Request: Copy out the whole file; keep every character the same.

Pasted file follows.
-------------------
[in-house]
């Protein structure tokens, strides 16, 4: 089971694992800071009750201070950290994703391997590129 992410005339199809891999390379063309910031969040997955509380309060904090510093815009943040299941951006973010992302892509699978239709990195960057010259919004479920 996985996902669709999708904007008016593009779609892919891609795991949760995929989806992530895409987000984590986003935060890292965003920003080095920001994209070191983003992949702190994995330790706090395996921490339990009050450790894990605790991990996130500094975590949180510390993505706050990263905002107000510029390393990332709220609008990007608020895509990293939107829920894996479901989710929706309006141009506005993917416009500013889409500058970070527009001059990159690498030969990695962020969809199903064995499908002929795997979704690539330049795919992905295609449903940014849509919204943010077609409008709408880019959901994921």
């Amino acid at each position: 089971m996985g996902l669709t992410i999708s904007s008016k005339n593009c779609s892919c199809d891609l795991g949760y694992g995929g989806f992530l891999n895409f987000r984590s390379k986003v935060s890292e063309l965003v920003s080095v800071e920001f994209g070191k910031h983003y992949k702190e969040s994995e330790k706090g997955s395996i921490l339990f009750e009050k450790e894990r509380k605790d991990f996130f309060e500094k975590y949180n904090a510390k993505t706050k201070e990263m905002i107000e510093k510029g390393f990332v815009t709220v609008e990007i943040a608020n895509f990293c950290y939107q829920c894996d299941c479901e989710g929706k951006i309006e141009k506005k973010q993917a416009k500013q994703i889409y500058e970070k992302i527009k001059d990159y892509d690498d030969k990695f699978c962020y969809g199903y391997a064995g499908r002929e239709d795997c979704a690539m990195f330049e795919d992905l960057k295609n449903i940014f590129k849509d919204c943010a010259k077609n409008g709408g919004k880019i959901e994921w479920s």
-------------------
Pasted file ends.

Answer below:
[in-house]
């Protein structure tokens, strides 16, 4: 089971694992800071009750201070950290994703391997590129 992410005339199809891999390379063309910031969040997955509380309060904090510093815009943040299941951006973010992302892509699978239709990195960057010259919004479920 996985996902669709999708904007008016593009779609892919891609795991949760995929989806992530895409987000984590986003935060890292965003920003080095920001994209070191983003992949702190994995330790706090395996921490339990009050450790894990605790991990996130500094975590949180510390993505706050990263905002107000510029390393990332709220609008990007608020895509990293939107829920894996479901989710929706309006141009506005993917416009500013889409500058970070527009001059990159690498030969990695962020969809199903064995499908002929795997979704690539330049795919992905295609449903940014849509919204943010077609409008709408880019959901994921």
């Amino acid at each position: 089971m996985g996902l669709t992410i999708s904007s008016k005339n593009c779609s892919c199809d891609l795991g949760y694992g995929g989806f992530l891999n895409f987000r984590s390379k986003v935060s890292e063309l965003v920003s080095v800071e920001f994209g070191k910031h983003y992949k702190e969040s994995e330790k706090g997955s395996i921490l339990f009750e009050k450790e894990r509380k605790d991990f996130f309060e500094k975590y949180n904090a510390k993505t706050k201070e990263m905002i107000e510093k510029g390393f990332v815009t709220v609008e990007i943040a608020n895509f990293c950290y939107q829920c894996d299941c479901e989710g929706k951006i309006e141009k506005k973010q993917a416009k500013q994703i889409y500058e970070k992302i527009k001059d990159y892509d690498d030969k990695f699978c962020y969809g199903y391997a064995g499908r002929e239709d795997c979704a690539m990195f330049e795919d992905l960057k295609n449903i940014f590129k849509d919204c943010a010259k077609n409008g709408g919004k880019i959901e994921w479920s």